DVDs in Brief
For a major Hollywood star, Matt Damon has an unusual talent for self-effacement, and his minimalist style is key to why the Jason Bourne movies have become an oasis from other blockbuster action fare, zagging while the rest of the CGI lot has zigged. The last and strongest of the trilogy, The Bourne Ultimatum (Universal), integrates Damon's down-to-earth qualities into a thrilling, ground-level tale of international intrigue that feels more attuned to the realities of the modern world than other films of its kind. The Waterloo sequence, in particular, is an instant classic
Here's the first big test of whether Harry Potter mania is about to take a sharp nosedive now that J.K. Rowling is done writing the series: Will Harry Potter And The Order Of The Phoenix (Warner Bros.) be as much of a DVD blockbuster as previous installments? The film series has already begun to feel like an afterthought, essentially a highlights reel of key moments from the far more expansive books. Still, Phoenix is kinetic and exciting, and it makes battles that dragged on the page pop onscreen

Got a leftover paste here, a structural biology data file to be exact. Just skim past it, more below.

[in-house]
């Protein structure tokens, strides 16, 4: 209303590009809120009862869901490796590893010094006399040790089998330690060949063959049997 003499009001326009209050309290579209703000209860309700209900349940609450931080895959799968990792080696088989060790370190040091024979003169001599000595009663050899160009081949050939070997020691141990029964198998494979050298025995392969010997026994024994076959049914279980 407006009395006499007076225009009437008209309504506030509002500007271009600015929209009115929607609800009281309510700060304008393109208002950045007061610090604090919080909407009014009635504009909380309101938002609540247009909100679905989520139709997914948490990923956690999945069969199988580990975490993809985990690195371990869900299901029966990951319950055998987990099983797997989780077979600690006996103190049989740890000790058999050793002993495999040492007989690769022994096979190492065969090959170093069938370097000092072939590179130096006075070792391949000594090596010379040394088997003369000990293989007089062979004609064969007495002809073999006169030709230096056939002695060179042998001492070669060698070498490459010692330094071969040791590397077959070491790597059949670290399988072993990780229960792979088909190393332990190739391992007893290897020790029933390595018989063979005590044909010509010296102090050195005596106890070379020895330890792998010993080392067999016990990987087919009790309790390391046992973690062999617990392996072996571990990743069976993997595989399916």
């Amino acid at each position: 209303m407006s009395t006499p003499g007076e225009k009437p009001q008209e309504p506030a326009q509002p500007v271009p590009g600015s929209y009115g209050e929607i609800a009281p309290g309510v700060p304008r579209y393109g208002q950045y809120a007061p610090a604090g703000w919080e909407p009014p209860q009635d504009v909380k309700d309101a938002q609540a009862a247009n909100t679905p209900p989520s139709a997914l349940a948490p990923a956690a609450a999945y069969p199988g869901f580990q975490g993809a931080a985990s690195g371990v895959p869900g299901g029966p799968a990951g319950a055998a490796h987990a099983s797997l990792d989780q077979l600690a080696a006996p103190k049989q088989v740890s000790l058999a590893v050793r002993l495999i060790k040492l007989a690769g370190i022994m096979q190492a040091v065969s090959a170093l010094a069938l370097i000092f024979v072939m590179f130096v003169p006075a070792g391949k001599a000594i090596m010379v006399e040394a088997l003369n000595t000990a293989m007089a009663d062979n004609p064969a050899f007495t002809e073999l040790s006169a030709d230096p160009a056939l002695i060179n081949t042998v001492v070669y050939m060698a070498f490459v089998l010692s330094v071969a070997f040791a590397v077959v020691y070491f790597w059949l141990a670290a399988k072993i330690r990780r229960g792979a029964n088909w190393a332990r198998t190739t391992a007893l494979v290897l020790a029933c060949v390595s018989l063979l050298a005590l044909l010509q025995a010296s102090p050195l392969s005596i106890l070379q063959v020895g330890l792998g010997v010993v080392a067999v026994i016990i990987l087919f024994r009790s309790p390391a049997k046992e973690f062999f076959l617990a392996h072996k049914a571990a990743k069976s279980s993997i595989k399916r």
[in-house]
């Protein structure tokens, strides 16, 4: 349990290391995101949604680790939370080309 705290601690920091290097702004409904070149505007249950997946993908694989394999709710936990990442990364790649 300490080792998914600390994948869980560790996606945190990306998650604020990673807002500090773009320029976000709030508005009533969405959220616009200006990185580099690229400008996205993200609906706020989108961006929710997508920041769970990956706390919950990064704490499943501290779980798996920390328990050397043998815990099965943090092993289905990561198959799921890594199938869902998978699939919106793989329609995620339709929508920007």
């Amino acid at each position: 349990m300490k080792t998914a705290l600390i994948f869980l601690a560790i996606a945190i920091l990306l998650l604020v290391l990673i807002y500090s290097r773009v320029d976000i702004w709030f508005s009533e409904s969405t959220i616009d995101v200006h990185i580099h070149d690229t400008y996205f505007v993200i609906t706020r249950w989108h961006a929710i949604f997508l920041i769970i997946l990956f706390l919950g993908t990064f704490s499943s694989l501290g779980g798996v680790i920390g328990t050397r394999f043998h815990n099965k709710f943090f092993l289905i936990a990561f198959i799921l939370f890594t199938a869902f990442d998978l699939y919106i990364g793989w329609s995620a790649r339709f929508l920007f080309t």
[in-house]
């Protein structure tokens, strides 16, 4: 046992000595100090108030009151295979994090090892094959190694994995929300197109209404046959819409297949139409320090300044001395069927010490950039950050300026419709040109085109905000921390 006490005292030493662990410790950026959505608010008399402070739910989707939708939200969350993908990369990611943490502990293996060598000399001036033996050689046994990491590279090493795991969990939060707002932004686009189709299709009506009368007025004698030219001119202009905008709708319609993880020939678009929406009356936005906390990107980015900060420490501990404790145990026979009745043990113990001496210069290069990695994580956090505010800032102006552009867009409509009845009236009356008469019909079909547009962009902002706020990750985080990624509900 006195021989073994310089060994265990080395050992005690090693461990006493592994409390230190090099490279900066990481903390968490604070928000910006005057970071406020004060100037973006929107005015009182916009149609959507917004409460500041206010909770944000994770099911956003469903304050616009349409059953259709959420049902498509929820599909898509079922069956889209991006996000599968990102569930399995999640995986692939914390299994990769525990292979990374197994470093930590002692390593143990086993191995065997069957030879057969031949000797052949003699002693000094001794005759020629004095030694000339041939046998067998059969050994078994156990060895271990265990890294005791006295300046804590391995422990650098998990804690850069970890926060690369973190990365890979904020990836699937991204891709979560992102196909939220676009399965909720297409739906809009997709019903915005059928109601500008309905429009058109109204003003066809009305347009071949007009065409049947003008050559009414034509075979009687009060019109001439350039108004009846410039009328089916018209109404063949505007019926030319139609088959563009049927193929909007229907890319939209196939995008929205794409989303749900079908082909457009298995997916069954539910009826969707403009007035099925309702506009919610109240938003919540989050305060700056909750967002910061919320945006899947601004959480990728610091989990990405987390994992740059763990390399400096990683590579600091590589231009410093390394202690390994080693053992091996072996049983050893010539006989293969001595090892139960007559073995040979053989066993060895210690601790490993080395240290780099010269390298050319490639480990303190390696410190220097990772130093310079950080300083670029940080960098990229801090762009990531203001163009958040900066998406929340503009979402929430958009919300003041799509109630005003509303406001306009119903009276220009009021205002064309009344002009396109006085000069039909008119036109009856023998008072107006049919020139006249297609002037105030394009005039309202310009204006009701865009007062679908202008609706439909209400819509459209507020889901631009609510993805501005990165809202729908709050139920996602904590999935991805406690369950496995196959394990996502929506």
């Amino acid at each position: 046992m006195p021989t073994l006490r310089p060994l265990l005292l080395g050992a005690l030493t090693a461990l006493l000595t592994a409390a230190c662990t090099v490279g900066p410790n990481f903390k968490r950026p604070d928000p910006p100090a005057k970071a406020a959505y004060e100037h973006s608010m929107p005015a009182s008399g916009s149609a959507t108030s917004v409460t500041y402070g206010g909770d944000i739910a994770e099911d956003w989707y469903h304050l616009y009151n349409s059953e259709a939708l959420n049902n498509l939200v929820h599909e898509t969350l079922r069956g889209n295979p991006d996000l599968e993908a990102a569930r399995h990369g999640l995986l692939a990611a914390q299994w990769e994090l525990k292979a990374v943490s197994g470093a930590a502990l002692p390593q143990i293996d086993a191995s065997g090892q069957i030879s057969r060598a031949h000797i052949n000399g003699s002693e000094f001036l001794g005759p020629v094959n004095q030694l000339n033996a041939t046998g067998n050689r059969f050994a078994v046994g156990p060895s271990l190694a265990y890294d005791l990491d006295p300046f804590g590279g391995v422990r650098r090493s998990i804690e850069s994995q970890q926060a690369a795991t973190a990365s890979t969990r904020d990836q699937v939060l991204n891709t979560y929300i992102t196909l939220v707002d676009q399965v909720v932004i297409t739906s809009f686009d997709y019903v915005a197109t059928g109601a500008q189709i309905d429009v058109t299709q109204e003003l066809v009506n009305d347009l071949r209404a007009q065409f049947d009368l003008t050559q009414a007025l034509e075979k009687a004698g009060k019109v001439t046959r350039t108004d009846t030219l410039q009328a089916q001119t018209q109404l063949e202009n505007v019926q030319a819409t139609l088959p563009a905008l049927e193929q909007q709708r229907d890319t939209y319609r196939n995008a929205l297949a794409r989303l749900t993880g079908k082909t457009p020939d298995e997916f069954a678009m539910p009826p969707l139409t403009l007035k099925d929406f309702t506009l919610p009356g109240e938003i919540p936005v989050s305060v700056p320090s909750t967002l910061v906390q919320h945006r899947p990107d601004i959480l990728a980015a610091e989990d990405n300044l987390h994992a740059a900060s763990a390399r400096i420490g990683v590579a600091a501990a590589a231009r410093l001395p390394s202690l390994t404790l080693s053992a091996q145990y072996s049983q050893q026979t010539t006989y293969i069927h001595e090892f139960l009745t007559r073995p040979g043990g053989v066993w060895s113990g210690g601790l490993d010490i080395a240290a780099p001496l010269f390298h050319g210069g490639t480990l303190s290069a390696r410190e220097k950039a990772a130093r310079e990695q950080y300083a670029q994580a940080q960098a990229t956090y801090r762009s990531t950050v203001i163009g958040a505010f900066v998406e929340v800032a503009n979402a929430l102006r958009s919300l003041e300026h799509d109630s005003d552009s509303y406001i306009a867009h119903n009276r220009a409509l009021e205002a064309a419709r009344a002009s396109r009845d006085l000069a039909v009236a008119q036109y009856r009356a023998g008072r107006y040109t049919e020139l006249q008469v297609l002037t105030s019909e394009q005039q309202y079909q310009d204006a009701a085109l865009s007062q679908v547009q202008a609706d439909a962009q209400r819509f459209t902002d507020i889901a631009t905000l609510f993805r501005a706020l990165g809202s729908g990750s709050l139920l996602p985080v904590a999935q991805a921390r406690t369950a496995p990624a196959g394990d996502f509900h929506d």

Big Love: The Complete Second Season (HBO) has many of the same strengths and weaknesses as the first: Whenever the show focuses on the interconnected households of a polygamist and his three wives, it's one of the zestiest melodramas on TV, but whenever it detours to Juniper Creek, a dreary compound for hardcore Mormon fundamentalists, it dips into cartoonishness. But season two represents a slight improvement, if only because it draws out the hypocrisies of Bill Paxton's creepy head-of-household, whose me-first approach to the covenant of plural marriage alienates his first wife and daughter, and turns his naïve son into a perverse true believer
In his latest directorial effort, Interview (Sony), beloved weasel-faced character actor/national treasure Steve Buscemi remakes a reality-bending 2003 drama by slain Dutch über-provocateur Theo van Gogh as a vehicle for tabloid fixture Sienna Miller. Buscemi plays a bitter, jaundiced journalist whose interview with self-destructive actress Miller quickly turns into a fierce power struggle infused with unmistakable psycho-sexual undertones
The presence of Harry Potter star Daniel Radcliffe—all grown up and looking disconcertingly hunky—in a crucial supporting role is just about the only thing that sets December Boys (Warner Bros.) apart from myriad other dramas that look back on the past with rose-colored nostalgia.